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Syrian opposition takes seat at Arab League, seeks Patriot missiles

March 26, 2013|By Patrick J. McDonnell
  • Members of the news media watch a live video feed of Syrian opposition leader Moaz Khatib speaking to the opening session of the Arab League summit in Doha, Qatar, on Tuesday. The Syrian opposition was handed Syria's seat in the Arab League.
Members of the news media watch a live video feed of Syrian opposition leader… (STR / EPA )

BEIRUT -- A major Syrian opposition coalition took a seat as the legitimate government of Syria at an Arab League summit Tuesday, and the group’s outgoing leader promptly pushed for the United States to use Patriot missile-defense batteries against Syrian warplanes.

Moaz Khatib, who resigned from the opposition coalition on Sunday amid reports of deep divisions in its ranks, said he put the Patriot missile request to U.S. Secretary of State John Kerry during a meeting last month in Rome.

“I have asked Mr. Kerry to extend the umbrella of the Patriot missiles to cover the Syrian north and he promised to study the matter,” Moaz Khatib said in a speech, reported the Reuters news agency from Doha, where the 22-member Arab League was meeting.

Many nations have recognized the group Khatib led, the National Coalition for Syrian Revolutionary and Opposition Forces, as the legitimate representative of the Syrian people. The Arab League suspended Syria’s membership in late 2011 amid criticism of its crackdown on  the rebellion against President Bashar Assad’s rule. It later handed over Syria's seat to the opposition coalition, prompting an angry response from Assad's government.

Use of Patriot missile batteries to shoot down or threaten Syrian air power would represent a major escalation of the conflict and would require NATO approval.

NATO says it has has deployed Patriot batteries inside Turkey along the Turkish-Syrian border as a protection from any incoming missile attacks  from Syria. NATO has vowed that the weapons would only be used to defend Turkish soil, and not to strike targets in Syrian airspace.

The batteries were deployed earlier this year after a request from Turkey, which forms the eastern bulwark of the NATO alliance. Turkey had expressed alarm about apparently errant Syrian artillery shells landing in Turkish territory.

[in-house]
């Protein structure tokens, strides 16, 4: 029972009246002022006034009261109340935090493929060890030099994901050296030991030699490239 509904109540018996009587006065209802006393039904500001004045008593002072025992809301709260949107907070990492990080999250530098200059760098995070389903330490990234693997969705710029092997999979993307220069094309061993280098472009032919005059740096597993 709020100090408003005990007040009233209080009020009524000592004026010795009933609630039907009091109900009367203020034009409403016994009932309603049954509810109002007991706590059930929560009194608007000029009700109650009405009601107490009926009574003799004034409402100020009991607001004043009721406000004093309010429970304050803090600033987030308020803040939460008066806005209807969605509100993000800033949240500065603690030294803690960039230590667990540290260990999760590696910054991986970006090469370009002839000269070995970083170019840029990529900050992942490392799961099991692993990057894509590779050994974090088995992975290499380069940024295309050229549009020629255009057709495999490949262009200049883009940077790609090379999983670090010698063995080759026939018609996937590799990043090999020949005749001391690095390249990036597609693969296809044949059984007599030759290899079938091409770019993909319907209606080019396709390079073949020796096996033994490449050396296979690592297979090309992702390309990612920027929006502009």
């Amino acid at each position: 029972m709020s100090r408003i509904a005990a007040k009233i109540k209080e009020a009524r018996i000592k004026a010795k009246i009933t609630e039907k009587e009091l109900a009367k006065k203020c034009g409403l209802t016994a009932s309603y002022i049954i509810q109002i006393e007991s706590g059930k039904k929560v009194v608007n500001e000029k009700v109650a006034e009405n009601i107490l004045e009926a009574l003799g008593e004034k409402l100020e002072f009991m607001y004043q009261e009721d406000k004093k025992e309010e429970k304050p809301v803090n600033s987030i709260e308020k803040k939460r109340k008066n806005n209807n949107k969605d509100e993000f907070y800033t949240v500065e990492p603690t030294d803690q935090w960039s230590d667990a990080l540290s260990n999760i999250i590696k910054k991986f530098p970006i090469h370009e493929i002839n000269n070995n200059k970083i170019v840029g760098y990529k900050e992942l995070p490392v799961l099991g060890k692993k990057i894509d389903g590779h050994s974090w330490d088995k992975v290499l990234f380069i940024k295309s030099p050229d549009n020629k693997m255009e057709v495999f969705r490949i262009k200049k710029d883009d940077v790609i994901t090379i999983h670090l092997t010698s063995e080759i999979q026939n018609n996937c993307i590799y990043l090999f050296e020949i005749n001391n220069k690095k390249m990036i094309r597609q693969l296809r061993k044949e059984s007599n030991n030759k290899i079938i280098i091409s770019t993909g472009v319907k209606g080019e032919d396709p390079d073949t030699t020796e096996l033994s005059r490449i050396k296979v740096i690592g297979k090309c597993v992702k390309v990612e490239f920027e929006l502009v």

Syrian rebels have made major territorial gains inside Syria during the two year civil conflict but have been unable to counter the government’s monopoly on air power. The Syrian military has deployed jet fighters and helicopters to bomb and strafe opposition positions.

The Syrian government has denounced the deployment of Patriot missiles in Turkey as a hostile act that could further escalate tensions. Turkey’s principal allies, Russia and Iran, also assailed the Patriot missile deployment as a provocative move.

The NATO Patriot batteries deployed in the Turkish borderlands are from the United States, Germany and the Netherlands.

Khatib, a Damascus-based Islamic cleric and petroleum engineer, resigned his post Sunday as head of the western- and Persian Gulf-backed opposition group.

The dissident coalition  has received financial and material support from outside nations, especially Qatar, Saudi Arabia and Turkey, all of which share the coalition's goal of toppling Assad. The United States has also backed the group. Khatib has met with both Kerry and Vice President Joe Biden.

Media reports have indicated that Khatib’s surprise resignation from the coalition may be linked to his displeasure about the outsize  influence of foreign nations, especially Qatar, in the Syrian exile group’s activities. Various external backers have tried to exert influence on the coalition and on the Syrian rebels fighting inside Syria.

Qatar and Turkey have worked closely with the Muslim Brotherhood, the Islamist organization, to exercise sway on opposition activities. Some dissidents have complained that the  Muslim Brotherhood—which has been banned inside Syria for decades—has far too much power in the opposition bloc.

The Syrian government has denounced the coalition as a tool of gulf nations and Turkey.

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